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Gov. Abbott: Save the planet

March 2, 2019

Editor’s note: A longer version of this editorial was published in the Express-News’ sister paper, the Houston Chronicle. It is a view with which the Express-News Editorial Board is in full consensus.

Some religious people say everybody finds God in the end. We’ve all heard stories of deathbed baptisms and conversions. Maybe the converted are motivated by fear, maybe by an elementary risk assessment.

If God exists, even a devout atheist has much to gain by accepting him. On the other hand, the guy dying has nothing to lose in saying a quick prayer.

Let’s apply that logic to another existential pickle: global warming.

Politics has made the term radioactive in some parts of this country, including Texas, even as the warnings from climate scientists grow more dire by the week.

Of course, we all wish this warming stuff really was a hoax, that our great-grandkids will some day breathe clean air just fine. Maybe even take an Alaskan vacation and spot a real live polar bear.

Nice thought. But we can’t stake our future on wishful thinking. Seems better to err on the side of caution — on the side of science.

If human behavior increases global warming — and more than 97 percent of climate scientists say it does — we’ve got everything to gain by taking action, including the survival of our planet and mankind. In the unlikelihood that it’s an elaborate hoax or a gross miscalculation, what do we have to lose by ridding the air of some heat-trapping gases?

Industries and economies built on fossil fuels will lose money initially, but nothing they can’t make up with investments in forward-thinking technology and alternative energy.

The rest of us earthlings will get cleaner air to breathe; more sustainable energy infrastructure; burgeoning new energy industries, some hopefully based in Texas, employing thousands; and species saved from mass extinction. That’s why it’s so curious when politicians refuse to even entertain the idea of a deathbed conversion on climate.

Take Gov. Greg Abbott. In December, he spoke of the “urgent” need to “future-proof” the Gulf Coast after a sweeping report by his Commission to Rebuild Texas recommended dramatic reforms in a state where sea levels are rising and storms are becoming more frequent and more severe. But asked by a reporter whether human impact on climate change affected Texas’ weather disasters, Abbott replied: “Listen, I’m not a scientist. Impossible for me to answer that question.”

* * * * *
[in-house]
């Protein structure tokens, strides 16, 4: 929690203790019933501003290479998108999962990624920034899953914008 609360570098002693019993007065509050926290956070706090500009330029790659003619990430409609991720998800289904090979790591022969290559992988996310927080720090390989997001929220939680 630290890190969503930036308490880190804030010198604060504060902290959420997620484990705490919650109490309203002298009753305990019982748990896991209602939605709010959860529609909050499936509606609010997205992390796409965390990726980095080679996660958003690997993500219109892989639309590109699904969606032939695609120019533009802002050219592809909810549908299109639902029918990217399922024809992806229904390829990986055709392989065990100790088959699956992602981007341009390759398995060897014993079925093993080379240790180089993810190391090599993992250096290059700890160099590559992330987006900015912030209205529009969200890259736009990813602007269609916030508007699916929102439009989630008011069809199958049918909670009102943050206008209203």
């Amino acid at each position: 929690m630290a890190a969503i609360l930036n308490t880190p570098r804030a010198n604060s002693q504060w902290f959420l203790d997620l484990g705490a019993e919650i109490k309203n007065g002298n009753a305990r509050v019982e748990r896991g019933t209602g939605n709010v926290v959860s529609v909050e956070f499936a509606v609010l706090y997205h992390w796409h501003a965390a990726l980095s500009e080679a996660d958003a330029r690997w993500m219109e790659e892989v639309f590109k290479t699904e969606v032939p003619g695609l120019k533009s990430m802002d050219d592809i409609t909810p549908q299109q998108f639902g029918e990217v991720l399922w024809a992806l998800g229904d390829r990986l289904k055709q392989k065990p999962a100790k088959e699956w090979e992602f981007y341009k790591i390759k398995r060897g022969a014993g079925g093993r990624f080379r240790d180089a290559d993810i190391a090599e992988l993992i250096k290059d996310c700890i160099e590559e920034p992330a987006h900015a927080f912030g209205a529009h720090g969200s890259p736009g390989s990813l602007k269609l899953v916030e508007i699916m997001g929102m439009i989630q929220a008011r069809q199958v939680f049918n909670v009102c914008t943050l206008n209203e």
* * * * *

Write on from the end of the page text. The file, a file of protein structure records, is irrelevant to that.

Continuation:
The next month, 27 climate scientists, researchers and professors from schools such as Texas A&M, the University of Texas at Austin and Rice University sent the governor a letter offering to brief him on climate science and what Texas needs to do to reduce greenhouse gas emissions and adapt to warming.

“No one ever contacted us,” Andrew Dessler, professor of atmospheric sciences at A&M, told the Houston Chronicle editorial board.

And what is science telling us? The scientists’ letter hit the highlights. By midcentury, the Southern Great Plains, which includes Texas, will experience 30 to 60 more 100-degree days each year. Higher temperatures could result in an additional 1,300 deaths per year by century’s end. Up to $20.9 billion in coastal property is projected to be flooded at high tide by 2030.

What’s their source for such gloomy predictions? The National Climate Assessment, by more than a dozen federal agencies.

Texas, as one of the biggest U.S. wind energy producers, can play a key role in reducing emissions and drive future changes. “The only thing missing is leadership,” the scientists wrote.

Even in Washington, we’re seeing leadership among Republicans. The top Republican on the House Energy and Commerce Committee recently wrote Democrats a letter asking to “work together to find bipartisan climate solutions.” A climate change caucus last Congress counted 45 Republican House members. Republicans from the late John McCain to former Secretary of State James Baker have called for aggressive action. George H.W. Bush campaigned on the greenhouse effect back in 1988.

In the end, it was lip service. As president, Bush squandered a precious chance to stop climate change.

Abbott is squandering Texas’ chance. Not because he doesn’t get it — because he prioritizes votes from skeptics who seem to think an occasional snowball negates warming trends spanning a century.

What a legacy. Someday, history books may note that the governor of Texas had a chance to help heal the planet and build new, sustainable energy industries in the process. Salvation sent him an invitation and he never responded.